The Benefits of Correct Breathing

By Joe Vennare, PT & Fitness Program Director at LeanonLife.com

Just breathe. Seems simple right? Whether you’re relaxing or running breathing is kind of essential for performance and well, staying alive.

When you’re lounging there’s not a whole lot of thought put toward inhaling and exhaling. But, if you’re looking to get fit, exercising can interfere with your breathing pattern. While breathing isn’t likely to be your first consideration when undertaking a workout routine, the importance of oxygen and how it’s being delivered to your body can’t be overlooked. These fitness tips for learning how to breathe like this for every form of exercise will help you get the most out of your exercise efforts.

Cardiovascular Exercise

Running is difficult enough on its own. Pacing and strides, heart rate and hill sprints can be exhausting. Given that fact, it’s understandable that you might not be minding your breathing as you gasp for air. But, it’s also true that breathing better, or correctly, can help increase your speed and performance. With respect to cardiovascular exercise, correctly refers to breathing deeply from the stomach. This approach is known as diaphragmatic breathing, where you’re filling your belly or diaphragm with air before exhaling. When compared with shorter, shallow breaths, “belly breathing” allows for more thorough and complete uptake of oxygen helping you withstand the demands of more intense exercise.

If you’re trying to transition from “panic breathing,” the short and incomplete breaths that are more like gasping than breathing, to belly breaths, follow these steps. First, relax your body. It can be tough during exercise, but roll your shoulders back and down, shake out your arms and loosen your abs. Contracting them will make breathing difficult. Next, breathe to fill your stomach, not your chest. Then, while you’re running, breathe on a 3:2 inhale-to-exhale ratio so that you inhale on the left, right, left steps and exhale on the right, left strides.

This method may take some getting used to, but like anything practice makes perfect. It may be helpful to slow down your speed while learning to control your breathing. As you master your breathing pattern you can ramp up your speed and reap the benefits of more oxygen powering your body.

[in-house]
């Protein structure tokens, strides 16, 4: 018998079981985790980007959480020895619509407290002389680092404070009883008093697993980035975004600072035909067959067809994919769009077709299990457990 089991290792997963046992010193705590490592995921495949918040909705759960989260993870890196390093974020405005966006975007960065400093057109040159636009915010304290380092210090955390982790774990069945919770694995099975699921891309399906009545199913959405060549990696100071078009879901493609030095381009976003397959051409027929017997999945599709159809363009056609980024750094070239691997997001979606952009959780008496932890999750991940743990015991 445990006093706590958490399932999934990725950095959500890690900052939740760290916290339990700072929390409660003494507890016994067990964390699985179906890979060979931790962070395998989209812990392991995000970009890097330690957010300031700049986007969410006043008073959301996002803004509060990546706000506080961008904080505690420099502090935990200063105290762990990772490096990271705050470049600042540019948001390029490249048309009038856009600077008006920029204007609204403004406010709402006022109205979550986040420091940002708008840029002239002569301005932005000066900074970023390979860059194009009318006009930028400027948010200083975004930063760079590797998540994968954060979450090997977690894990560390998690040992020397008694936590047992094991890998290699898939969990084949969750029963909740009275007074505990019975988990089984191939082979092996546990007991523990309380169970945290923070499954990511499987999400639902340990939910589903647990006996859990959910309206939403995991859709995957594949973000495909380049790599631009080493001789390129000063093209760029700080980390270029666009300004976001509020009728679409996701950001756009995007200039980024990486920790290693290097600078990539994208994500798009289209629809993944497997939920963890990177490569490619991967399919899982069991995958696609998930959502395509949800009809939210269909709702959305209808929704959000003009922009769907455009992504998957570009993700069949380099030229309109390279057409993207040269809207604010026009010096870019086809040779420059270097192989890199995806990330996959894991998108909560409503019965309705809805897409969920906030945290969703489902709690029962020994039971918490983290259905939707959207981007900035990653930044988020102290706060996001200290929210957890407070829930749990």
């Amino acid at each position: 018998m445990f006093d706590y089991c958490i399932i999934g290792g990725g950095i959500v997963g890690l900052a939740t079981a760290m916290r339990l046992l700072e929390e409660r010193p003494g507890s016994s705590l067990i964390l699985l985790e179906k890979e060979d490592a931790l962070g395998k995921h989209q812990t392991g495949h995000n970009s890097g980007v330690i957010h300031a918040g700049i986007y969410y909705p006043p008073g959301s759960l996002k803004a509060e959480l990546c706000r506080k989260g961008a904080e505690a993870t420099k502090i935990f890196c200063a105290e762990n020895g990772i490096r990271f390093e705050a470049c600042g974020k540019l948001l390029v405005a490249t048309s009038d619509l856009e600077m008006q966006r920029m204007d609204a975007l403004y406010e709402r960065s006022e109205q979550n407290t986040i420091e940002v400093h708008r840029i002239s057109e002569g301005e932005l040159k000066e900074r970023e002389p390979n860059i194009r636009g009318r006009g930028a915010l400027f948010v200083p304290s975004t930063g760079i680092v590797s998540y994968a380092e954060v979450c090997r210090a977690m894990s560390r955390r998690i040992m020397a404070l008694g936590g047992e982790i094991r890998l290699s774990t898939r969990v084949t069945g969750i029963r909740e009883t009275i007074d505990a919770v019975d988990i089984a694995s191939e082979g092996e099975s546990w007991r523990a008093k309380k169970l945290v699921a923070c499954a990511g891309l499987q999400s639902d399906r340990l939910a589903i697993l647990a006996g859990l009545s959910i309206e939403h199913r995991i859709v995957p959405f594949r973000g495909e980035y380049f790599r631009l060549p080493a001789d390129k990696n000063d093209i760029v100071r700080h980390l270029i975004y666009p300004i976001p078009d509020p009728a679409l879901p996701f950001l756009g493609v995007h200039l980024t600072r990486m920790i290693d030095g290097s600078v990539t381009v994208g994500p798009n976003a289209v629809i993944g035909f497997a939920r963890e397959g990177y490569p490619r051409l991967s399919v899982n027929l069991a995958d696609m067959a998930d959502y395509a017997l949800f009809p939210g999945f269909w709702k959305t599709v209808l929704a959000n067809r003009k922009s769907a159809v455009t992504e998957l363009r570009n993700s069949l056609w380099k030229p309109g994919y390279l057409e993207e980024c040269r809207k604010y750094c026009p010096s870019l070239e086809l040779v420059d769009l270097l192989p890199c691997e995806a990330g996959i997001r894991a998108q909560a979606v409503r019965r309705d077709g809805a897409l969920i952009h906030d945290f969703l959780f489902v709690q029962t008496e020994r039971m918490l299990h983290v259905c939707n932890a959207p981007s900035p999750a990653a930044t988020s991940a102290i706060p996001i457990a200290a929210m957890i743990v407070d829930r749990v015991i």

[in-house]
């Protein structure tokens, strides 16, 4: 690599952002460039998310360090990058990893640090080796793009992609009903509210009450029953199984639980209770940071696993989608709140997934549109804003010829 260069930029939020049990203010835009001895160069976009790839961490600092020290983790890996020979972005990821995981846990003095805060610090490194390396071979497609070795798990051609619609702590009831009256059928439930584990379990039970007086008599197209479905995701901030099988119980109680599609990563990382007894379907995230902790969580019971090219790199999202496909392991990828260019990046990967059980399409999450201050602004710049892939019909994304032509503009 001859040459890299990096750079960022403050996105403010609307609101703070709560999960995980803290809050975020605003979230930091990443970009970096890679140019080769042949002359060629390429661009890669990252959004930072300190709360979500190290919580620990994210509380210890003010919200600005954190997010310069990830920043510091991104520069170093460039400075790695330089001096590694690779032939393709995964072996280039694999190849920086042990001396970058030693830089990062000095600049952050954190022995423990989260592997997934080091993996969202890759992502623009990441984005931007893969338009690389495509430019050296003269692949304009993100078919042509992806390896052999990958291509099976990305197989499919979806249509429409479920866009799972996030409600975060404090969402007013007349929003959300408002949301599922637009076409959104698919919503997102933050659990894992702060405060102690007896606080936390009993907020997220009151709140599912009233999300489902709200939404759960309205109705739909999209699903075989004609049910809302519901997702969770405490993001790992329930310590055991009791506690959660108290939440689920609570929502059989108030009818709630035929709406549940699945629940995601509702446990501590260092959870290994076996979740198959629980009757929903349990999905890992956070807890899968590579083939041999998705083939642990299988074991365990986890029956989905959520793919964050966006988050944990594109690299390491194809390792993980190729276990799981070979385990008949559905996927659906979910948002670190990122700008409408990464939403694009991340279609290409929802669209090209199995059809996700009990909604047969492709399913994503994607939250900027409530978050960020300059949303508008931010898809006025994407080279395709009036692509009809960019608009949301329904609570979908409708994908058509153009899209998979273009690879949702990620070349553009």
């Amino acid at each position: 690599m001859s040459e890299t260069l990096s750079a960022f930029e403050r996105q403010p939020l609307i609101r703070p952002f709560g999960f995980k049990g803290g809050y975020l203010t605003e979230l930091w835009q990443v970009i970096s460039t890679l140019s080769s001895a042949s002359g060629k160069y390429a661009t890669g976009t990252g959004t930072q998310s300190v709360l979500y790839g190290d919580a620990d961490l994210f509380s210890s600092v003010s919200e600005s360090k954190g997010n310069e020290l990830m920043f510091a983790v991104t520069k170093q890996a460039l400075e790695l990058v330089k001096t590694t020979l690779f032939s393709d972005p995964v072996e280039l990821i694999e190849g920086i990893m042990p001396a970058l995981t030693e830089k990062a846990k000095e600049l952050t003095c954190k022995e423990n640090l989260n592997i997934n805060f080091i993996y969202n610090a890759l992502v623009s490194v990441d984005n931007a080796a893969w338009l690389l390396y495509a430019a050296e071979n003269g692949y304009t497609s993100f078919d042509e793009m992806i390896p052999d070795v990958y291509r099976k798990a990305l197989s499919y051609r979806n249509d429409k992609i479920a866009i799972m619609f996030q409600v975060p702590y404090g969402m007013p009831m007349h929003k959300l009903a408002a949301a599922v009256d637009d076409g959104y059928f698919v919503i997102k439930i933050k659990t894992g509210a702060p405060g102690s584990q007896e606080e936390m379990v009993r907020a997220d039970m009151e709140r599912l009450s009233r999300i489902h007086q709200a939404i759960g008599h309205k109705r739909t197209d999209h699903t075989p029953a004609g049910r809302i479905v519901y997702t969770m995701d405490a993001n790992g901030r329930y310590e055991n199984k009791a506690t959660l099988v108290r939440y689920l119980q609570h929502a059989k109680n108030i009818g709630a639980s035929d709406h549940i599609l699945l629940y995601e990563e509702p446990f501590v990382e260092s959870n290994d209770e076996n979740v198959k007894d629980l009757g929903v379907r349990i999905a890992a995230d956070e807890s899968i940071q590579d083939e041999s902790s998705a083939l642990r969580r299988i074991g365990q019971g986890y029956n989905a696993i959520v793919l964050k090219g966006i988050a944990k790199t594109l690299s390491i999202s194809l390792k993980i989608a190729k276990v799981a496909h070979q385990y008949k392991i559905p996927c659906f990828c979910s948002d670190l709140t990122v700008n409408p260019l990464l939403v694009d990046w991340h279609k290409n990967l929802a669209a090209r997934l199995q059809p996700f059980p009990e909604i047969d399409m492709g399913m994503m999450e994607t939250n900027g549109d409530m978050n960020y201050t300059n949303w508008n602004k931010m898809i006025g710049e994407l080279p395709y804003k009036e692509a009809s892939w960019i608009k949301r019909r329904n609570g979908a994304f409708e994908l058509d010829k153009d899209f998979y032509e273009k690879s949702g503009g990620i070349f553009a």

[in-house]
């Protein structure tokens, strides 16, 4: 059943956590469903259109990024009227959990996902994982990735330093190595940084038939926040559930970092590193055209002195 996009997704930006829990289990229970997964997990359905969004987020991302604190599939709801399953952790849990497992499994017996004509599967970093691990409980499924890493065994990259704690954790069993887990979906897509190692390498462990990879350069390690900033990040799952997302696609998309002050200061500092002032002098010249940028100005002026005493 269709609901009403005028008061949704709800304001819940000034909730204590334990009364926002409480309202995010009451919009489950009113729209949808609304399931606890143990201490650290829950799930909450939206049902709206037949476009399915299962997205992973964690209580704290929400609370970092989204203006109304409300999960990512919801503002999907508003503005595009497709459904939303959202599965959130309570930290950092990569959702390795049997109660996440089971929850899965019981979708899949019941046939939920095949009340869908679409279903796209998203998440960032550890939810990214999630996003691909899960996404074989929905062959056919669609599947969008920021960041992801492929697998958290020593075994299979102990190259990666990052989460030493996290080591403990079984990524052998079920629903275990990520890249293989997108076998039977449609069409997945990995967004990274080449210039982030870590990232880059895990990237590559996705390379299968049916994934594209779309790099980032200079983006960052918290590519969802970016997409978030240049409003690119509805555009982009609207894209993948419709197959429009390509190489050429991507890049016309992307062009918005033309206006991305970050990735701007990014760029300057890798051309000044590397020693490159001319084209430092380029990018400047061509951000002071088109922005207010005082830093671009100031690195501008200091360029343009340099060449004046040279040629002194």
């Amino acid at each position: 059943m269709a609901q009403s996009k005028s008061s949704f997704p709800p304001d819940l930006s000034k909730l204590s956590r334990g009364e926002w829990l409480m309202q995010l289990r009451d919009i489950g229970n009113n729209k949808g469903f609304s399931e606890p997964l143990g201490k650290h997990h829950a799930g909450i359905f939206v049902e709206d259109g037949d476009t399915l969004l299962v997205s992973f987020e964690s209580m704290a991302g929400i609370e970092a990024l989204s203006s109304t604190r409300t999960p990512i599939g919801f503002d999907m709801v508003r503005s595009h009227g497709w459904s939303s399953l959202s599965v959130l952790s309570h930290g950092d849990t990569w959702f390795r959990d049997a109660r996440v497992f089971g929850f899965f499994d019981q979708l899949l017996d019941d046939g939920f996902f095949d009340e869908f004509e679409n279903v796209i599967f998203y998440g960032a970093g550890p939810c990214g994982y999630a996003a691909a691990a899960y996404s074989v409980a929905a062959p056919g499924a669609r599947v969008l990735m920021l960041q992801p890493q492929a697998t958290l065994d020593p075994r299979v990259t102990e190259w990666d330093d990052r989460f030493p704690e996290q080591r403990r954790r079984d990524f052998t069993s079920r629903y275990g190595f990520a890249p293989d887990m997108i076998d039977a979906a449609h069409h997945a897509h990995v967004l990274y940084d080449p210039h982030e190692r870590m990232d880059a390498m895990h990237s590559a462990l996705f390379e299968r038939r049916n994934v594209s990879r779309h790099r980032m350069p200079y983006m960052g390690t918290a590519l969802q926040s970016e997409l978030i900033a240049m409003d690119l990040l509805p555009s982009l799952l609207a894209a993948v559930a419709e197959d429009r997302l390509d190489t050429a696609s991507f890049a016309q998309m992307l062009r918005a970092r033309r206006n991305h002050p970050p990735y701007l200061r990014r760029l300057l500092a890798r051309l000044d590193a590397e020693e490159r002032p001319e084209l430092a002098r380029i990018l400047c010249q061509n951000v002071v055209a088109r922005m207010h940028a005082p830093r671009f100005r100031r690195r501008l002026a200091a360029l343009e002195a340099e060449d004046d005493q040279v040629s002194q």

Strength Training

You would never hold your breath while sitting at your desk during the workday, would you? Probably not. That’s why it’s so surprising that many people tend to hold their breath while strength training. Any time you exert yourself, your body needs more oxygen to perform the desired task. Weight training is no exception. Thankfully, it’s a little easier to nail down the breathing pattern for lifting when compared with running. There’s no ration to remember here, just timing. During the exertion, breathe out; breathe in during the easier or return phase. More specifically, if you’re pressing a weight away from your body, exhale. As the weight returns to the starting point, during the easy or return phase, you should be inhaling.

Yoga and Stretching

When it comes to less intense forms of exercise like yoga or stretching, proper breathing can help in the recovery process and increase flexibility. Like running, start by relaxing your body. Next, be sure to breathe deeply engaging the diaphragm and filling the belly completely on the inhale. Breathing in through the nose and out through the mouth is a great way to relax the body, slowing the heart rate in the process. With each breath, lean into your stretch a bit more, relaxing your muscles as you go.

Take some time to implement these breathing techniques to improve your performance and exercise ability. If you find yourself still out of breath after training to instill these fitness tips it might be time to see a doctor. If you’re a smoker, cigarettes could be the issue, so try kicking that habit. If you’re still short of breath, asthma, allergies, or poor posture could also be the culprit. Once you address these issues you’ll be on your way toward effortless breathing. 

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